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Fiction

Fiction books

Moon Over Manifest

This year's Newbery Award winning book, Moon Over Manifest by Clare Vanderpool, presents a story within a story and is totally captivating. Historical fiction should always be this compelling. But you can read the rave reviews and plot summaries by clicking on the link to this item in our catalog. What I want to relate is why this superb novel touched me personally. One story take place in 1936, during The Great Depression. I grew up hearing stories and accounts of what it was like to live during this trying time from my parents and grandparents. My mother told about searching for stray pennies in couch cushions to buy a loaf a bread. She had to sleep on the floor so boarders could have the beds in the bedrooms.

Wicked Reads

If you like fiction about vampires, werewolves and other paranormal beings, then give these books about witches a try:

Brida: a novel by Paulo Coelho; translated from the Portuguese by Margaret Jull Costa

Waking the witch by Kelley Armstrong

My favorite witch by Lisa Plumley

Prefer nonfiction? Check these out:

Tiffany Aching series

If you’re a firstcomer to Pratchett, then Wee Free Men is an excellent place to start; if you're an old fan, then rest assured that all of the trademark wit you've come to love is here. I found this book hillarious. I could tell you about a girl trying to become a witch, lost baby brothers, and little blue men, but it's the clever dialogue that sells this book. Oh, and the audio book is excellent too!

Going Bovine Book Club Selection

I have the pleasure of working with a fantastic group of young adults at the Starkweather Alternative High School. The Canton Public Library in cooperation with Starkweather was awarded an ALA Great Stories Club Grant last year. The book club was such a success last year we decided to continue meeting. We are currently reading Going Bovine by Libba Bray. We have just started, but I suspect it will be a favorite. If you haven't read this book, I suggest you do!

Book Club Reads: February 2011

Canton Public Library's Book Club in a Bag offers a wide variety of reading selections for book clubs. Each kit has 8 copies of the book, resource material for the leader, and a sign out sheet for members. Book Club in a Bag kits can be reserved by calling the Adult Reference Desk at (734) 397-0999.

Pope Joan: a novel by Donna Woolfolk Cross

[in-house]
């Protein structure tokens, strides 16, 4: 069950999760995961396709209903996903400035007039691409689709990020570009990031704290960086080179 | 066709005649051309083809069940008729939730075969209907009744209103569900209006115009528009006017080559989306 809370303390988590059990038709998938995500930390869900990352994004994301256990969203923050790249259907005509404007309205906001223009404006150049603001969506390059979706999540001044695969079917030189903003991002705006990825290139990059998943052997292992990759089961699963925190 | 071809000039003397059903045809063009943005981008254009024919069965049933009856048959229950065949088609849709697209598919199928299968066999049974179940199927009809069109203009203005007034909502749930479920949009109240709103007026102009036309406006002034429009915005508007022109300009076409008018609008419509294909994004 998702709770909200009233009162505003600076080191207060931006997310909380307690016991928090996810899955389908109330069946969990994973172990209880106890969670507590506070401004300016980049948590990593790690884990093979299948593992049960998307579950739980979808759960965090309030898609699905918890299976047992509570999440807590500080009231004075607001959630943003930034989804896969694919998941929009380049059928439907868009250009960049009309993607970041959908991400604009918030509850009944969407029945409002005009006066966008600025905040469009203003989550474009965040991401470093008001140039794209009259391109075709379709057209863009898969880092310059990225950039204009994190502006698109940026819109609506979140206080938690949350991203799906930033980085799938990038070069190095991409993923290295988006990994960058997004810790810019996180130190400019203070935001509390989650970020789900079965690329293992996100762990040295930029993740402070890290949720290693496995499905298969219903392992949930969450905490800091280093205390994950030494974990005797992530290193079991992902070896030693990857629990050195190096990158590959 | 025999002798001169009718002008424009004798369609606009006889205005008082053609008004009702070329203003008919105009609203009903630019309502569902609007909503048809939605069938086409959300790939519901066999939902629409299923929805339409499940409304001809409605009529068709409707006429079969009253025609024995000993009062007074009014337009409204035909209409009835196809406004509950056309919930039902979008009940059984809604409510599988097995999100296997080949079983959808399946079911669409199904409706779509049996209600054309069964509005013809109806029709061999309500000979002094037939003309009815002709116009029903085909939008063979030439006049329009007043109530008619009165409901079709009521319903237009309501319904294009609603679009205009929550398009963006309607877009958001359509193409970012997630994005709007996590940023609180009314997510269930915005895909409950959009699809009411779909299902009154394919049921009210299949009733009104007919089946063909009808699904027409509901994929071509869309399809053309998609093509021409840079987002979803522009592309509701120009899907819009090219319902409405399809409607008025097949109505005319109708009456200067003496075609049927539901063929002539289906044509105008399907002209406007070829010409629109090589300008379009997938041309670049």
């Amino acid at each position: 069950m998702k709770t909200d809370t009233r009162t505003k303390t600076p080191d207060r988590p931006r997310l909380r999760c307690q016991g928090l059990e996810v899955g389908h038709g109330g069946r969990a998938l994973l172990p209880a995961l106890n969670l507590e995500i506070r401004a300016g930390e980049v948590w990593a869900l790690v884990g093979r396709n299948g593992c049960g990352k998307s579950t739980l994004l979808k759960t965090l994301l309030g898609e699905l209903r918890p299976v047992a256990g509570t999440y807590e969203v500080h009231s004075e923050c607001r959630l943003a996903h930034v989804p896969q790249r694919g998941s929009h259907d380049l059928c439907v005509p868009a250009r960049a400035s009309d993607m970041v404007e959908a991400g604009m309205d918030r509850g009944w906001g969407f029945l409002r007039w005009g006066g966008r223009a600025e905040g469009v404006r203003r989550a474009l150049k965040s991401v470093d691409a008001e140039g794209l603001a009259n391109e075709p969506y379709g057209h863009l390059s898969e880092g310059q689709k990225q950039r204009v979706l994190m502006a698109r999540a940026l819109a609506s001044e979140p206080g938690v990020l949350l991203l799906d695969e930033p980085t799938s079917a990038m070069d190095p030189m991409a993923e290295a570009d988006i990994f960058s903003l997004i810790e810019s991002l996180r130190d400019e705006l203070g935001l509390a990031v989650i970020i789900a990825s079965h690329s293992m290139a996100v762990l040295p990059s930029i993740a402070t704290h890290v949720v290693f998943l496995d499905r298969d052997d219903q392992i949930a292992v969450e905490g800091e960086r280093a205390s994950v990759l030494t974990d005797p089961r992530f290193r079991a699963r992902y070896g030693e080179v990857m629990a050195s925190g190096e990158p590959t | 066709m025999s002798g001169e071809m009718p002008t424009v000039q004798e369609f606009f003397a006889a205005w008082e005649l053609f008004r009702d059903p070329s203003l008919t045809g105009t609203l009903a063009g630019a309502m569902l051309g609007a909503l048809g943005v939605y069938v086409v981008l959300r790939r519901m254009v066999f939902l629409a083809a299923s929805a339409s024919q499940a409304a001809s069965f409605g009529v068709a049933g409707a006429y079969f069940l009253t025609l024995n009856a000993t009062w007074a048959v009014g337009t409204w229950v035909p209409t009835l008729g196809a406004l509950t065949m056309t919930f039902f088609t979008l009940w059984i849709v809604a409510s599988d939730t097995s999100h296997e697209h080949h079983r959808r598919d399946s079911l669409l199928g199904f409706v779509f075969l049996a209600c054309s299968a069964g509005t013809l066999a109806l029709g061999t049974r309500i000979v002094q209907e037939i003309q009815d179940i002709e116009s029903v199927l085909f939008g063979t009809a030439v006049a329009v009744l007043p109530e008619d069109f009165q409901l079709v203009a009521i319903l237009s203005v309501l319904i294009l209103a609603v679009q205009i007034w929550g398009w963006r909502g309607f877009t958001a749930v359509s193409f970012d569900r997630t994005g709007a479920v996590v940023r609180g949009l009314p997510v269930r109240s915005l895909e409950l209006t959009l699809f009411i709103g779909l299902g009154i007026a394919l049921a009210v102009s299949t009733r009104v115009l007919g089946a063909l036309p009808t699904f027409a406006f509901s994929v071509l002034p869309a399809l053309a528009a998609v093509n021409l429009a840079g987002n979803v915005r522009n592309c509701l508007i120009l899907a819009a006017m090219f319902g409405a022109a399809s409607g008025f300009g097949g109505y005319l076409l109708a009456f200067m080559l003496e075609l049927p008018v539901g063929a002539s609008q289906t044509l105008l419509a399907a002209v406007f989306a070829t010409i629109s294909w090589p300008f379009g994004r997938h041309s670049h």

The other Boleyn girl: a novel by Philippa Gregory

Epics and Sagas to Sweep You Off Your Feet

Epic fiction, defined as novels that cover a span of time (often centuries) and are focused on a specific geographical location, and sagas series, defined as lengthy novels (often historical) that focus on the characters and families over a certain span of time, are large and expansive. They'll carry you to a different time and place. Give these a try:

Roses by Leila Meacham

The princes of Ireland: the Dublin saga by Edward Rutherfurd

Author Ariana Franklin's Passing

Just read this in The Rap Sheet:

Late though I am to attending to this matter, I want to acknowledge the passing on Thursday of British novelist Ariana Franklin. Born in Devon and a former Fleet Street journalist, she was the author of four books featuring 12th-century English coroner-investigator Adelia Aguilar (including Mistress of the Art of Death, which won the 2007 Ellis Peters Historical Dagger Award).

Ready for Another Grim Grimm Tale?

Follow Hansel and Gretel on their exciting, but bloody and gruesome, adventures in A Tale Dark & Grimm by Adam Gidwitz. This book makes no bones about keeping to the original shock and horror of some of the Brothers Grimm's tales. It is not for the faint of heart or those looking for 'nice' endings. It is for readers who like humorous adaptations of old tales. Wit and suspense combine to make this a real page-turner. I can't give the ending away, but you won't be disappointed. If you can't get your hands on this book yet, try the Sisters Grimm series or some of the library's other fairy tale adaptations.

Valentine's Day

When we think of Valentine's Day, we often think of red roses, candy in heart-shaped boxes, mushy valentines, and winged cherubs flying about shooting starry-eyed lovers with arrows.